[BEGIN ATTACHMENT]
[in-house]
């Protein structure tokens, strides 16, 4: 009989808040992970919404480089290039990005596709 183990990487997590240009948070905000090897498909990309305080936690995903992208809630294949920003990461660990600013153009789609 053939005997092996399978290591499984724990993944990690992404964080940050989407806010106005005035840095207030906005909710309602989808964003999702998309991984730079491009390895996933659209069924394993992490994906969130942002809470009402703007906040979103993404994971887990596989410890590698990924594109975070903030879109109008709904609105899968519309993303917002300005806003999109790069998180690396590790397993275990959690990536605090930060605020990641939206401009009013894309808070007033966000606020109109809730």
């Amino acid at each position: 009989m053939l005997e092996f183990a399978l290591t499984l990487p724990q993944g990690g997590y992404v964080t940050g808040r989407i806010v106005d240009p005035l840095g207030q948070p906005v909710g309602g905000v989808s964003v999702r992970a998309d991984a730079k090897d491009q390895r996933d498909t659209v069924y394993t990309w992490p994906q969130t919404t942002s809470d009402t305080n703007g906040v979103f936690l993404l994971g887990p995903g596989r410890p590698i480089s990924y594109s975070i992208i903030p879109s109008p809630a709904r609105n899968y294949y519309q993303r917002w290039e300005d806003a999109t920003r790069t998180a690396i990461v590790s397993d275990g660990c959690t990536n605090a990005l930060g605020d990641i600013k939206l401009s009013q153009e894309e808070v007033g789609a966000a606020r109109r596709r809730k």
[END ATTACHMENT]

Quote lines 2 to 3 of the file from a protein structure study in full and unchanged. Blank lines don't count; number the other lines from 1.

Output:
């Protein structure tokens, strides 16, 4: 009989808040992970919404480089290039990005596709 183990990487997590240009948070905000090897498909990309305080936690995903992208809630294949920003990461660990600013153009789609 053939005997092996399978290591499984724990993944990690992404964080940050989407806010106005005035840095207030906005909710309602989808964003999702998309991984730079491009390895996933659209069924394993992490994906969130942002809470009402703007906040979103993404994971887990596989410890590698990924594109975070903030879109109008709904609105899968519309993303917002300005806003999109790069998180690396590790397993275990959690990536605090930060605020990641939206401009009013894309808070007033966000606020109109809730």
């Amino acid at each position: 009989m053939l005997e092996f183990a399978l290591t499984l990487p724990q993944g990690g997590y992404v964080t940050g808040r989407i806010v106005d240009p005035l840095g207030q948070p906005v909710g309602g905000v989808s964003v999702r992970a998309d991984a730079k090897d491009q390895r996933d498909t659209v069924y394993t990309w992490p994906q969130t919404t942002s809470d009402t305080n703007g906040v979103f936690l993404l994971g887990p995903g596989r410890p590698i480089s990924y594109s975070i992208i903030p879109s109008p809630a709904r609105n899968y294949y519309q993303r917002w290039e300005d806003a999109t920003r790069t998180a690396i990461v590790s397993d275990g660990c959690t990536n605090a990005l930060g605020d990641i600013k939206l401009s009013q153009e894309e808070v007033g789609a966000a606020r109109r596709r809730k």